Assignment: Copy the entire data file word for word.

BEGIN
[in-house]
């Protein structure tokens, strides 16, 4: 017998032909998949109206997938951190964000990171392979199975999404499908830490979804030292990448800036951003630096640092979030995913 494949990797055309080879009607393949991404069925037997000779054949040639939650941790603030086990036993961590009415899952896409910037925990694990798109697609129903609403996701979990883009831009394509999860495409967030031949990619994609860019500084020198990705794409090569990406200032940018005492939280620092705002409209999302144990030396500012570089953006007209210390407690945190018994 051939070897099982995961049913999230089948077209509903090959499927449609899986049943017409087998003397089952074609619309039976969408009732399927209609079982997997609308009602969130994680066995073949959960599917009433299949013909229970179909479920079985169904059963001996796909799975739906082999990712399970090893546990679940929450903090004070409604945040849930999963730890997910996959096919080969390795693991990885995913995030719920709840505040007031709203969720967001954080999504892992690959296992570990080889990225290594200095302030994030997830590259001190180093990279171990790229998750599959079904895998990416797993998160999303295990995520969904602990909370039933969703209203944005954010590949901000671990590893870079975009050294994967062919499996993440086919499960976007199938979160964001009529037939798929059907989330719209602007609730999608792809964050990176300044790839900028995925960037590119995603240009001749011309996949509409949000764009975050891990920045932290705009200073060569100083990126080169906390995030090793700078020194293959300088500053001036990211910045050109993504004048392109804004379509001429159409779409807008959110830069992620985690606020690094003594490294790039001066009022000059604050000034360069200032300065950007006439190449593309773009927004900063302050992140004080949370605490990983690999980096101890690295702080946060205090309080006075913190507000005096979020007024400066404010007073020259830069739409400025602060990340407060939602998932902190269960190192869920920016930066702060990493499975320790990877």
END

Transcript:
[in-house]
């Protein structure tokens, strides 16, 4: 017998032909998949109206997938951190964000990171392979199975999404499908830490979804030292990448800036951003630096640092979030995913 494949990797055309080879009607393949991404069925037997000779054949040639939650941790603030086990036993961590009415899952896409910037925990694990798109697609129903609403996701979990883009831009394509999860495409967030031949990619994609860019500084020198990705794409090569990406200032940018005492939280620092705002409209999302144990030396500012570089953006007209210390407690945190018994 051939070897099982995961049913999230089948077209509903090959499927449609899986049943017409087998003397089952074609619309039976969408009732399927209609079982997997609308009602969130994680066995073949959960599917009433299949013909229970179909479920079985169904059963001996796909799975739906082999990712399970090893546990679940929450903090004070409604945040849930999963730890997910996959096919080969390795693991990885995913995030719920709840505040007031709203969720967001954080999504892992690959296992570990080889990225290594200095302030994030997830590259001190180093990279171990790229998750599959079904895998990416797993998160999303295990995520969904602990909370039933969703209203944005954010590949901000671990590893870079975009050294994967062919499996993440086919499960976007199938979160964001009529037939798929059907989330719209602007609730999608792809964050990176300044790839900028995925960037590119995603240009001749011309996949509409949000764009975050891990920045932290705009200073060569100083990126080169906390995030090793700078020194293959300088500053001036990211910045050109993504004048392109804004379509001429159409779409807008959110830069992620985690606020690094003594490294790039001066009022000059604050000034360069200032300065950007006439190449593309773009927004900063302050992140004080949370605490990983690999980096101890690295702080946060205090309080006075913190507000005096979020007024400066404010007073020259830069739409400025602060990340407060939602998932902190269960190192869920920016930066702060990493499975320790990877």